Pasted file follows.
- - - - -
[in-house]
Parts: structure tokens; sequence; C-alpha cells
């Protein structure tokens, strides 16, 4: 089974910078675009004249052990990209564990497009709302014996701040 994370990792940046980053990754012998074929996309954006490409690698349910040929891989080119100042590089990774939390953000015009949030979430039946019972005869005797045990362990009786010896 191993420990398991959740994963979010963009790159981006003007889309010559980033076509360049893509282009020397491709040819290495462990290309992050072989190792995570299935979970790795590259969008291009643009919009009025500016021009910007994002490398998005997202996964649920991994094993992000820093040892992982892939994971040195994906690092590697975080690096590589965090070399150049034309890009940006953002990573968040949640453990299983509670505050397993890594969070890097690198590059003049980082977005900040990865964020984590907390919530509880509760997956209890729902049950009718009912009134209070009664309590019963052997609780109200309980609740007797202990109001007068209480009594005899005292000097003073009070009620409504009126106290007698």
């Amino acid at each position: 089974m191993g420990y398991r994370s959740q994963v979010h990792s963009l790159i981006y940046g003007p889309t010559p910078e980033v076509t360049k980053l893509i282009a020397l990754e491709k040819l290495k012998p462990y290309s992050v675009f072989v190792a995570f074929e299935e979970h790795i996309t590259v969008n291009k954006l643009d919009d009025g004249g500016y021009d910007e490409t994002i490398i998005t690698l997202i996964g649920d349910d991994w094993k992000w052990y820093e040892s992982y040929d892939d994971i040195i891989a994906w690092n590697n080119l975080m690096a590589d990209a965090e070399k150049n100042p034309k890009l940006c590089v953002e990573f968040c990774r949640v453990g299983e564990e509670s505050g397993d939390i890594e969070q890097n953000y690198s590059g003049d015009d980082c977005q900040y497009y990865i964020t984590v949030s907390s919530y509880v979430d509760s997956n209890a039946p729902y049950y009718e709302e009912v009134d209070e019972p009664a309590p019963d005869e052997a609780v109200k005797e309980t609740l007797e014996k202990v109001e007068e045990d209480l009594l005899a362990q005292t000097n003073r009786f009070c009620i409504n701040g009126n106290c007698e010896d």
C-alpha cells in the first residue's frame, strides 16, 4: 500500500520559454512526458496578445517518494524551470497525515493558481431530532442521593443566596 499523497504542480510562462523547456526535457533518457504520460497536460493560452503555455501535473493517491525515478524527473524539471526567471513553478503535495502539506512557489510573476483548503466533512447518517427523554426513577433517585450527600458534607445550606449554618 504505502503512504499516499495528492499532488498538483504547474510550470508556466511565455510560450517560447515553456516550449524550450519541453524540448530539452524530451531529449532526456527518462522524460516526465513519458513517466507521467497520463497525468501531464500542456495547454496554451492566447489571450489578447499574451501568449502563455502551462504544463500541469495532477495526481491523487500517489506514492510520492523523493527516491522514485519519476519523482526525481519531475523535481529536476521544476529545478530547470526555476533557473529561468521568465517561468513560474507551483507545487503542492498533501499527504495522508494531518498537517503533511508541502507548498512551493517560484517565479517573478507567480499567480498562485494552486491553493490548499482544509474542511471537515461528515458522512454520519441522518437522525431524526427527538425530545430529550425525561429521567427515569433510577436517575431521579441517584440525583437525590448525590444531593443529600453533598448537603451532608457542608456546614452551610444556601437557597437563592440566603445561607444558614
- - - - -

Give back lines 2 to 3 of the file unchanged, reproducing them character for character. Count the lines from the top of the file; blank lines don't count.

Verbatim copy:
Parts: structure tokens; sequence; C-alpha cells
């Protein structure tokens, strides 16, 4: 089974910078675009004249052990990209564990497009709302014996701040 994370990792940046980053990754012998074929996309954006490409690698349910040929891989080119100042590089990774939390953000015009949030979430039946019972005869005797045990362990009786010896 191993420990398991959740994963979010963009790159981006003007889309010559980033076509360049893509282009020397491709040819290495462990290309992050072989190792995570299935979970790795590259969008291009643009919009009025500016021009910007994002490398998005997202996964649920991994094993992000820093040892992982892939994971040195994906690092590697975080690096590589965090070399150049034309890009940006953002990573968040949640453990299983509670505050397993890594969070890097690198590059003049980082977005900040990865964020984590907390919530509880509760997956209890729902049950009718009912009134209070009664309590019963052997609780109200309980609740007797202990109001007068209480009594005899005292000097003073009070009620409504009126106290007698």